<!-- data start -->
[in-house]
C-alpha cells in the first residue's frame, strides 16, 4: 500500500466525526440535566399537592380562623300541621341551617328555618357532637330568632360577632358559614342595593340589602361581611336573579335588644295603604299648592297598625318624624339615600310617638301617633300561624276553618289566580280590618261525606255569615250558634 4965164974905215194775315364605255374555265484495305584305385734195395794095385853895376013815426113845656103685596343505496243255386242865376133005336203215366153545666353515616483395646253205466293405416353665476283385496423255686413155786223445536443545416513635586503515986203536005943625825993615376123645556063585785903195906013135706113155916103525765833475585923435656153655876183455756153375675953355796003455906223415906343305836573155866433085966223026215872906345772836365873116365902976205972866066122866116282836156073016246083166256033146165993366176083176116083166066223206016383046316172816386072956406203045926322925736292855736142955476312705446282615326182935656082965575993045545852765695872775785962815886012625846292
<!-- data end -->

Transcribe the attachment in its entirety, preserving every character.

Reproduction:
[in-house]
C-alpha cells in the first residue's frame, strides 16, 4: 500500500466525526440535566399537592380562623300541621341551617328555618357532637330568632360577632358559614342595593340589602361581611336573579335588644295603604299648592297598625318624624339615600310617638301617633300561624276553618289566580280590618261525606255569615250558634 4965164974905215194775315364605255374555265484495305584305385734195395794095385853895376013815426113845656103685596343505496243255386242865376133005336203215366153545666353515616483395646253205466293405416353665476283385496423255686413155786223445536443545416513635586503515986203536005943625825993615376123645556063585785903195906013135706113155916103525765833475585923435656153655876183455756153375675953355796003455906223415906343305836573155866433085966223026215872906345772836365873116365902976205972866066122866116282836156073016246083166256033146165993366176083176116083166066223206016383046316172816386072956406203045926322925736292855736142955476312705446282615326182935656082965575993045545852765695872775785962815886012625846292